Scott Walker has been a highly successful politician, and looks to be a strong presidential candidate, by distracting attention away from these questions.   Instead he encourages people who are floundering economically to focus their resentment on their neighbors who still have union jobs and good wages, and away from the tiny economic elite who benefit from the low wage, high unemployment economy.

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Why would ‘boots on the ground’ even work?

February 10, 2015

Conservative and Republican leaders are calling on President Obama to put American “boots on the ground” to resist Putin in Ukraine and the Islamic State (ISIS) in the Middle East.

And the President reportedly plans to ask for authorization to use military force against ISIS.  Since he does not consider aerial bombing, drone strikes or Special Operations missions to be military force, it must be “boots on the ground” that he has in mind.

troops-on-the-groundMy question is:  Given the failure of “boots on the ground” in Iraq and Afghanistan and, before that, in Vietnam, why would you expect success this time?

Over the years, the American armed forces have taught insurgents in countries they occupy how to defeat us.  The Pentagon has not learned how to defeat insurgents.

The U.S. military has the power to attack virtually any nation except Russia or China and reduce it to chaos.  What is doesn’t have the power to do is to pacify the nation afterwards and make its people submit.

Or, as a friend of mine remarked during the Vietnam era, the United States had the power to kill all the North Vietnamese and kill all the South Vietnamese, but it didn’t have the power to make any Vietnamese do what the US wanted.

Insanity has been defined as doing the same thing over and over, and expecting a different result.  This insanity is the real Vietnam Syndrome.

LINKS

Boots on the Ground? Yes by Thomas Donnelly for The Weekly Standard.

John McCain: US Boots on the Ground Better Than ISIS on American Soil by Greg Richter for Newsmax.

Gov. Scott Walker Wouldn’t Rule Out U.S. Boots on the Ground in Syria by Jessica Puckett for ABC News’ The Note.

Ted Cruz and Lindsay Graham at Odds Over ‘Boots on the Ground’ by David Knowles for Bloomberg Politics.   Interesting that Cruz resists being sucked into this.

Obama readying request to use force against Islamic State by Patricia Zengerle for Reuters.

It’s the lessons the U.S. didn’t learn from Vietnam that makes its loss there the real tragedy by Robert Freeman for Salon.  (Hat tip to Cannonfire).

Burying Vietnam, Launching Perpetual War by Christian Appy for TomDispatch.

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The passing scene: January 3, 2015

January 3, 2015

Social Programs That Work by Ron Haskins in The New York Times.

Many social welfare programs fail.  The Obama administration has identified some that succeed.   While this does not change my unfavorable opinion of the President’s policies overall, I think he is entitled to credit for having this research done.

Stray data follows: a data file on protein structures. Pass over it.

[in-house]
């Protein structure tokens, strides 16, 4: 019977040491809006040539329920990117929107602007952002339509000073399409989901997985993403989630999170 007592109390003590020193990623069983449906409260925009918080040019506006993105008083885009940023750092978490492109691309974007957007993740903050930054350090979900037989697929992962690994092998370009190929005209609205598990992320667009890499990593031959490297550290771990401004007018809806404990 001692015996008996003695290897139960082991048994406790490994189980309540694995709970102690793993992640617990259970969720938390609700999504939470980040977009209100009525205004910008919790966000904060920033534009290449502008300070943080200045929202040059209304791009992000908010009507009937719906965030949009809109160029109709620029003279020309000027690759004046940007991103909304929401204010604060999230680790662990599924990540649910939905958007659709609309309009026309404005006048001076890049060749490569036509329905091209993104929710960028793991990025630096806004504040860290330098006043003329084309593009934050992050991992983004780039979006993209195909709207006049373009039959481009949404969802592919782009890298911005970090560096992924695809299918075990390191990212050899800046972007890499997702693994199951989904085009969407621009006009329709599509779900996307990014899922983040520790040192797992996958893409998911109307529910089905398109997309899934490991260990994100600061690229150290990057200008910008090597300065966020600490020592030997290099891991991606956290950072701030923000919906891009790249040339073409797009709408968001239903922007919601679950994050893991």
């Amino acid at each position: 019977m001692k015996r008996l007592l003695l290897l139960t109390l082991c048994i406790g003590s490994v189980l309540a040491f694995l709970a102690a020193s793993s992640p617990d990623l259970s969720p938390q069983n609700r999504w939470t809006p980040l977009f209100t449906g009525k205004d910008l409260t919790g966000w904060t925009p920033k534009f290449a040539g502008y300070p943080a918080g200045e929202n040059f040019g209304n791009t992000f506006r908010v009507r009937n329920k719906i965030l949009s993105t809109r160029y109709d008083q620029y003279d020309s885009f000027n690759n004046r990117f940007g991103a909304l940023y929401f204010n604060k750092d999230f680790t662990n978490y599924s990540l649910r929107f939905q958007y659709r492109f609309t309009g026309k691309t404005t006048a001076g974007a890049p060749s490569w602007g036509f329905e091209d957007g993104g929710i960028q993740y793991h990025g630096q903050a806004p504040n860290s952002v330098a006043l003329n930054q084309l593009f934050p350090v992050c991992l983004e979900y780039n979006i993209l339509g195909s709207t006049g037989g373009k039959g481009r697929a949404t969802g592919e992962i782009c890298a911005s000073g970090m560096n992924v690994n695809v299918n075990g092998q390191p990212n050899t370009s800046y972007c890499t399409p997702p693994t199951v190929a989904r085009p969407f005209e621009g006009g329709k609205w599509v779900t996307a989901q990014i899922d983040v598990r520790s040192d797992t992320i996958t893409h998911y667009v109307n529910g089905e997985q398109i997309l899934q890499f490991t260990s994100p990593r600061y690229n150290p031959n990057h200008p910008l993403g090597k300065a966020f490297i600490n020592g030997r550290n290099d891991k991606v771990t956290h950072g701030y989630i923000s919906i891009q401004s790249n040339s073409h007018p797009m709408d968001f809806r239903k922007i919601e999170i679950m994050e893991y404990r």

This City Eliminated Poverty and Nearly Everybody Forgot About It by Zi-Ann Lum for Huffington Post.

Between 1974 and 1979, the small city of Dauphin, Manitoba, guaranteed all residents a basic income—employed or not, able to work or not.  What was the ultimate outcome of this radical experiment?  Nobody ever bothered to check and find out.

What’s Wrong With Georgia? by Alana Semuels for The Atlantic.

Scott Walker has failed Wisconsin and Minnesota is the proof by Jimmy Anderson for the Milwaukee Journal-Sentinel.

Georgia and Wisconsin are the latest American states to discover that a Third World economic strategy—low wages, low taxes, low services and low regulation—is not a successful formula for creating jobs and promoting economic growth.

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The good guys lose in Wisconsin

June 6, 2012

I was disappointed that Gov. Scott Walker of Wisconsin survived the recall election, given his nearly 8-to-1 fund-raising advantage, the resentment of public employee unions by taxpayers who do not enjoy union benefits and the fact that a recall is so unusual and drastic.

Double click to enlarge.

I was not surprised at the result, but I was surprised that Gov. Walker’s margin of victory was so decisive—53 percent to 46 percent.  I thought the unusually large turnout was a good sign for the recall supporters, but evidently the recall opponents also had strong grass-roots support.

The margin of victory shows the strength of the corporatist movement represented by Walker and his policies of cutting government services and stripping public employee unions of their rights.

I fear that this result will confirm President Obama in keeping his distance from the labor union movement and in economic policies that benefit working people at the corporate elite.

But as President Woodrow Wilson once said, it is better to lose in a cause that ultimately will win, than to win in a cause that ultimately will fail.  So long as the United States is a democracy, the assault on the rights of working people cannot continue forever.

Click on Walker’s win in Wisconsin boosts conservatives for analysis of the results of the election by Reuters news service.

Click on What Wisconsin’s Recall Election Tells Us About Obama-Romney: Nothing for a differing analysis.

Graphic from Mother Jones [Added 6/8/12]

Click on Pro-Walker Dark Money Group for a Mother Jones report on a Walker campaign contributor.

Click on The Wisconsin Recall, As Told Through Goofy Signs for a lighter perspective on the recall campaign.

Click on Slowpoke Comics for more cartoons by Jen Sorensen.

[6/9/12]  Some afterthoughts below.